Images: Anne-Laure Marie

Words: Trent Cornell

It was only a week ago that news broke of 170 Russell catching fire during a live performance, which sent shockwaves through the Melbourne music scene. Last night, the blaze was reignited with Cradle of Filth burning the venue to the ground… only this time, the flames were metaphorical!

Filth fans came out in droves to catch Dani Filth (lead vocals), Martin ‘Marthus’ Škaroupka (drums, studio keyboards, orchestration), Daniel Firth (bass), Lindsay Schoolcraft (live keyboards, narrative vocals), Richard Shaw (guitars), and Marek ‘Ashok’ Šmerda (guitars) take to the stage, performing the ‘Cruelty and the Beast’ album in its entirety. There was a real buzz of electricity within the atmosphere that quickly engulfed 170 Russell, with drinks flowing and people prominently pushing through the masses to secure themselves a solid view of the stage early. It’s a shame, however, that this energy seemingly disappeared by the time the support act, Hybrid Nightmares, took to the stage.

First and foremost, these guys were the perfect supporting act selection for a Cradle of Filth show. The shifting of growls and earthy vocal tones of frontman Loki were surprisingly pleasant, whilst the instrumental performances each helped to form one hell of a collective foundation. There were definitely some Cradle of Filth undertones with their overall performance, which only helped further heighten their delivery as a whole; but as mentioned, it was bitterly disappointing to see not much energy bouncing off of the walls from the people in attendance. I’d call them fans, but they acted far from it. Don’t get me wrong, there were a select handful of die-hard Metalheads who tried to get things moving, but the vast majority weren’t having it. It’s unfortunate, truly, because these guys deserve a lot more than what they were given.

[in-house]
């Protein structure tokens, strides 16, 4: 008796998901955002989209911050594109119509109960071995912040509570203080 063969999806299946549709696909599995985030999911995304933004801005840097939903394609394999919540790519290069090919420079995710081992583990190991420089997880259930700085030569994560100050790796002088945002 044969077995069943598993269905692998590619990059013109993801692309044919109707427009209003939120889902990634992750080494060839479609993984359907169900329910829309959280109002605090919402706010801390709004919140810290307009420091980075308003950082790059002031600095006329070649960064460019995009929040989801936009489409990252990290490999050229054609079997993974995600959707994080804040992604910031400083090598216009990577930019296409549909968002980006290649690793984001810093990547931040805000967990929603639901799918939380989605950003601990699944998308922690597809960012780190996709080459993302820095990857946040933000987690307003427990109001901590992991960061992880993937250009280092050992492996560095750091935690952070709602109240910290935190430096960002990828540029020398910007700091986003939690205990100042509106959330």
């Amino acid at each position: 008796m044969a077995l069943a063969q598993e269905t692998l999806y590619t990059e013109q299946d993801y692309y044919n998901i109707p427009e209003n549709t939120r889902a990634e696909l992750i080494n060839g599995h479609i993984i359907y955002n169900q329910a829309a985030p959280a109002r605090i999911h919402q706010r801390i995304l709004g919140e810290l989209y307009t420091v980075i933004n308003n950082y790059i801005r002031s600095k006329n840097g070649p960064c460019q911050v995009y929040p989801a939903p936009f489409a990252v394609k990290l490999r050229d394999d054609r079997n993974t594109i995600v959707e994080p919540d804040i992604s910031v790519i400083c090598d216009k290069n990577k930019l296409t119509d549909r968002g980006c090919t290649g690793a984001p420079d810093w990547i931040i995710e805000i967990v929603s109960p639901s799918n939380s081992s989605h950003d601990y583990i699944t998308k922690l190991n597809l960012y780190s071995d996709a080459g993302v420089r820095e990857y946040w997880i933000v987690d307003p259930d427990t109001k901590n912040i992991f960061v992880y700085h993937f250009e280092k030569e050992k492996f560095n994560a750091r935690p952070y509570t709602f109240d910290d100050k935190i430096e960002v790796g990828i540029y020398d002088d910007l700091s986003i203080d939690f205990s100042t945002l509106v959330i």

Time continued to tick on by as the swarm of fans continued to fester, and before long it was time to witness what was, undoubtedly, one of the greatest live performances 170 Russell have hosted. The lights hit and, as if they’d been in a trance throughout the entire set from Hybrid Nightmare, the crowd lost their bearings and became a lot more intense. Each member of Cradle of Filth was met with a resounding combination of cheers and applause from the crowd, culminating in Filth’s appearance, which sent everyone into a frenzy. What’s important to note about this particular performance is the album they’d selected to play in full, ‘Cruelty and the Beast,’ is rather theatrical in its delivery, using spoken word and ambient tones to further push the performance as the telling of a story, rather than just a collection of tracks on an album. Some might have attended with some doubt, or wondering how they would work this into their performance, but all was put to rest as soon as Once Upon Atrocity began.

I have the inclination to say this was more than your typical Heavy Metal concert, but more of a “Night at the Heavy Metal Opera.” Thirteen Autumns and a Widow is definitely the perfect track to demonstrate this; from Schoolcraft’s angelic backing vocals and spoken word that transcend the music itself, to the masterfully produced notes that hang off of every riff played. The tone had been set – this was going to be one of those “once in a lifetime” concerts that you’ll forever regret missing out on!